It was the kind of happily profane and blunt talk that is one of Cher’s trademarks. One of her others, of course, is the larger-than-life live performance, which she mastered during her days as a Vegas headliner starting in the late 1970s. It was evident there was no change in that department, either, as soon as Cher appeared on top of a pedestal in an Egyptian-themed outfit, sporting a towering headdress. It was crazy in just the right way.
The show opened with a breathless one-two punch by featuring her recent club hit “Woman’s World,” followed by the twirly disco of 1998’s “Strong Enough.” Then Cher talked to the crowd in delightfully disconnected fashion, with a conversation that started with the topic of Kim Kardashian’s rear and ended on Abraham Lincoln’s stovepipe hat. She claimed this was definitely her farewell tour, though how seriously can we take the news? At 67, she looks fit and ageless, though she doesn’t shy away from the topic: “Any people here my age?” she asked the crowd, to a cheer of approval. “I don’t believe you,” she announced.
From there, the show moved from one eye-popping set piece to another, while the costumes got increasingly grand. Cher outfits are like her greatest hits, in that there are some in the mix that fans love more than others. These include the striking Native American headdress she donned for “Half-Breed” and an outfit that recalled the flesh-baring number from 1987’s “I Found Someone” video.
Musically, she has touched on different styles through the years, and a five-piece band (with two backing singers) capably helped her run through her history. Her dark-hued voice was in fine shape as she worked her way through a setlist that focused more on past triumphs as opposed to her most recent album, last year’s “Closer to the Truth.” She didn’t even mention the disc from the stage. Then again, why should she? She’s Cher, and shameless plugging seems beneath her.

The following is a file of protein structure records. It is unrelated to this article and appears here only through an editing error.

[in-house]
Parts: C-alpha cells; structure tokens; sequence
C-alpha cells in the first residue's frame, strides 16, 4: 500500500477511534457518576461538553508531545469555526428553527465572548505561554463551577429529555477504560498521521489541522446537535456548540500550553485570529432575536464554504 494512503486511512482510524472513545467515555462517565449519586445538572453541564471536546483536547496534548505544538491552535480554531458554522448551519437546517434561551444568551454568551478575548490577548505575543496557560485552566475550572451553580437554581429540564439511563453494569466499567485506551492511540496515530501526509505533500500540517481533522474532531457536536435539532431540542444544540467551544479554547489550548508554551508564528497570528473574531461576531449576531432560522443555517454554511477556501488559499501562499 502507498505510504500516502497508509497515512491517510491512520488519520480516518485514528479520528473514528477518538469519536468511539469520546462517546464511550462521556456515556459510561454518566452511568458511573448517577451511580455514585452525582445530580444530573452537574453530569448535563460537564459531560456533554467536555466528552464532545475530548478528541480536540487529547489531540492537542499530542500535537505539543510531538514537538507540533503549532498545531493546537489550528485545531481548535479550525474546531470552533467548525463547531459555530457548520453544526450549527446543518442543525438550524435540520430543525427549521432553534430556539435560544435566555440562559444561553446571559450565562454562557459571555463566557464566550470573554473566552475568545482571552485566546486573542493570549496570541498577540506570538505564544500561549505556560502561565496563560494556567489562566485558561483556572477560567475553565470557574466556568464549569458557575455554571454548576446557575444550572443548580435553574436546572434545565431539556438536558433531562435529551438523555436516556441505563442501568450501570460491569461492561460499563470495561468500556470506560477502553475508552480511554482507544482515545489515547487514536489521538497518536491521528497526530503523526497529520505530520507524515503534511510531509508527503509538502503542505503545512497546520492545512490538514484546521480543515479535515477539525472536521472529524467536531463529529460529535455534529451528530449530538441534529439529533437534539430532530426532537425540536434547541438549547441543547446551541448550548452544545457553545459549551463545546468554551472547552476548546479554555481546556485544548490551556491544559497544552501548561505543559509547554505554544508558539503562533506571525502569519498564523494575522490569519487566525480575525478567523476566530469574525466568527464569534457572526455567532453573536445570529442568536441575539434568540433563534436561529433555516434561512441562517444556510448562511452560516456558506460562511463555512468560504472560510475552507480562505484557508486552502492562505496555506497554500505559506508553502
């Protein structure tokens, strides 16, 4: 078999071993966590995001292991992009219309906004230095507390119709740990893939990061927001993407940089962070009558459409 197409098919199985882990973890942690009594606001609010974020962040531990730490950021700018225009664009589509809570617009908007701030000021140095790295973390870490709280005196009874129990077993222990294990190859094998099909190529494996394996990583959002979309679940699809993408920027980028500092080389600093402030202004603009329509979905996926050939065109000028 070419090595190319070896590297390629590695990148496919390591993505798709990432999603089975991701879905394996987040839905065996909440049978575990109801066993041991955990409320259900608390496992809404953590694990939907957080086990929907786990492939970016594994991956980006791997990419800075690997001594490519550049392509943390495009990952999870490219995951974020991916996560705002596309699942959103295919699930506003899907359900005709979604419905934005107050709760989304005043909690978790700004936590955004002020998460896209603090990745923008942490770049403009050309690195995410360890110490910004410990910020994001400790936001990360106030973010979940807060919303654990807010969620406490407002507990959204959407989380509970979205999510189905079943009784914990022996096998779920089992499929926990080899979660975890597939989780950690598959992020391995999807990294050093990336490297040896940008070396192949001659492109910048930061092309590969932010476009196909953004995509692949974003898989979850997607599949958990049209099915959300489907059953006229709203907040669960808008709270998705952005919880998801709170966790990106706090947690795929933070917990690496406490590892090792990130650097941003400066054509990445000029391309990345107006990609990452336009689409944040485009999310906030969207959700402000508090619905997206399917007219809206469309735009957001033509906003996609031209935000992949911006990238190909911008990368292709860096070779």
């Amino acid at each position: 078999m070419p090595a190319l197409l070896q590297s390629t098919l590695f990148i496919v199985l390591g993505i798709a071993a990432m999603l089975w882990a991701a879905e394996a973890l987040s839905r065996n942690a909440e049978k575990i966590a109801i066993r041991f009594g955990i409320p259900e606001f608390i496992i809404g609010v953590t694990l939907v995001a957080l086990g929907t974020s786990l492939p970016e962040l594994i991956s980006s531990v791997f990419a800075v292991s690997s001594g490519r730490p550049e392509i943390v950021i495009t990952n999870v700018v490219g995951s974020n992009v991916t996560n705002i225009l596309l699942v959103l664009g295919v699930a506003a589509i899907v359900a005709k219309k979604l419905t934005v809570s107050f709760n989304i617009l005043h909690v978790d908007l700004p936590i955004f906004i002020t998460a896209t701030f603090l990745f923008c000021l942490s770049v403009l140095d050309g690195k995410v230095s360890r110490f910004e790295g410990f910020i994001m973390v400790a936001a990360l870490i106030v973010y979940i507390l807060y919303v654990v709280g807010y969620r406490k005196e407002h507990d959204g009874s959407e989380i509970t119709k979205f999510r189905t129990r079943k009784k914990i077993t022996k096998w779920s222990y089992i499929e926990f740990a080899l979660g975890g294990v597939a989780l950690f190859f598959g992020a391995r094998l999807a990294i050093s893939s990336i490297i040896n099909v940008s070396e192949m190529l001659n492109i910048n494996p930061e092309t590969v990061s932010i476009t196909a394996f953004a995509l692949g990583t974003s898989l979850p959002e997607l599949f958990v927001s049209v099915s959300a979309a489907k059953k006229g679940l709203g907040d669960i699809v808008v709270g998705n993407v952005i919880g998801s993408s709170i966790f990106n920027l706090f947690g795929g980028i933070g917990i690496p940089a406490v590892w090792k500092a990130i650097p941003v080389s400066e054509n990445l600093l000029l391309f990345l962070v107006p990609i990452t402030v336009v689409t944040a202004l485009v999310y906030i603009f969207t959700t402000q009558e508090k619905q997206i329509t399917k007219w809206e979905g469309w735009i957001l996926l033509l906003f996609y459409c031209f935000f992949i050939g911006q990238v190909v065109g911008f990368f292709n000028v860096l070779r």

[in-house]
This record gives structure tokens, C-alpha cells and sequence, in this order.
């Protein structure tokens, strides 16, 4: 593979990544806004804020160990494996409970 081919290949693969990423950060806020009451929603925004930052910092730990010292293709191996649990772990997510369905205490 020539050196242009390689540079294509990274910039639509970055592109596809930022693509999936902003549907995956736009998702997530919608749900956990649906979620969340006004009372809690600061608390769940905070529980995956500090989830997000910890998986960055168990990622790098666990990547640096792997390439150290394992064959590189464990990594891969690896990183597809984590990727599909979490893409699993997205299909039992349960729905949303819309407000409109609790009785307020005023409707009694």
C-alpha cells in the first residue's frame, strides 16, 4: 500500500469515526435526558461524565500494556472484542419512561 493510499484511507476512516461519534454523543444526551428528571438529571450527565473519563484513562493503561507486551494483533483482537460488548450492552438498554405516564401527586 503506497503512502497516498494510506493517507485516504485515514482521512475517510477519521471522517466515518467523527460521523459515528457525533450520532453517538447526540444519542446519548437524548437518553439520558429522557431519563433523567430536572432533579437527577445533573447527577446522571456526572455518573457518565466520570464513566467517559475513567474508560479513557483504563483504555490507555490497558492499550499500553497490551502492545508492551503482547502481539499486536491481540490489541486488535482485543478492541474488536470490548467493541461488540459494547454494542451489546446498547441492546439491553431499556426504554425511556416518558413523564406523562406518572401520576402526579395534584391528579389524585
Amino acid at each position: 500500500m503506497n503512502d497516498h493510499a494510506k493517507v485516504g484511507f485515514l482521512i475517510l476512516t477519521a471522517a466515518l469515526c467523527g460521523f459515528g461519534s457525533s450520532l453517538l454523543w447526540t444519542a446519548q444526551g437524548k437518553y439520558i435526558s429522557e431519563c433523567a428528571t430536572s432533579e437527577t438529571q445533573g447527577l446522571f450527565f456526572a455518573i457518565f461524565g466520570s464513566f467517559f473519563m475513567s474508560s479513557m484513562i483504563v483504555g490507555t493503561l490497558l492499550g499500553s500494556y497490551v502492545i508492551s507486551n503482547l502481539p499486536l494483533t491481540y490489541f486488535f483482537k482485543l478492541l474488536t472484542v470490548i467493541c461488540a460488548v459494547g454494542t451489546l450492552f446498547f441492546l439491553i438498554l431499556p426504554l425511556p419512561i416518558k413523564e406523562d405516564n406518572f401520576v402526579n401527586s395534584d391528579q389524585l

The song choices were smart, ranging from the AM-radio bliss of “Gypsys, Tramps & Thieves” and “Dark Lady” to a loving reading of Marc Cohn’s “Walking in Memphis,” which she recorded on 1995’s wildly underrated “It’s a Man’s World.” She deserves more credit as a vocalist than she receives; she took “You Haven’t Seen the Last of Me” from 2010’s flop movie “Burlesque” and made it into an anthem that felt deeply personal. Judging from the audience’s response, the tune could emerge as her equivalent of Sinatra’s “My Way.”
The evening’s most emotional moment occurred when she talked about ex-hubby Sonny Bono, who died in 1998. She reminisced about how he loved to be on stage, then sang “I Got You Babe” as a virtual duet as black-and-white footage of Sonny appeared on a giant video screen. For fans of a certain age, the segment could make you reach for a Kleenex.
Looking at the diversity of the crowd, Cher’s fans come from all demographics. There were people in their 20s and folks who were clearly older than the star. Seemingly all of them were on their feet for a neon-hued production of the dance-floor filler “Believe,” in which she wore a pink wig while her dancers surrounded her and two aerialists hovered above.
If it seemed like the show couldn’t top that moment, then came the encore, in which she floated above the crowd on a pedestal that drifted around the arena while she sang “I Hope You Find It.” It was essentially Cher’s grand-slam moment, which left audience members open-mouthed in wonder. On her last tour, she dared her fellow female singers, “Follow this, bitches!” Really, how can they?
Even without a curve, the night was a solid A+.
“Dressed To Kill”
“The Beat Goes On”
“I Got You Babe”
“Gypsys, Tramps & Thieves”
“Welcome to Burlesque”
“You Haven’t Seen the Last Of Me”
“Take It Like a Man”
“Walking In Memphis”
“Just Like Jesse James”
“Heart of Stone”
“The Shoop Shoop Song (It’s In His Kiss)”
“Bang Bang (My Baby Shot Me Down)”
“I Found Someone”
“If I Could Turn Back Time”
“I Hope You Find It”
REVIEW FROM AZ CENTRAL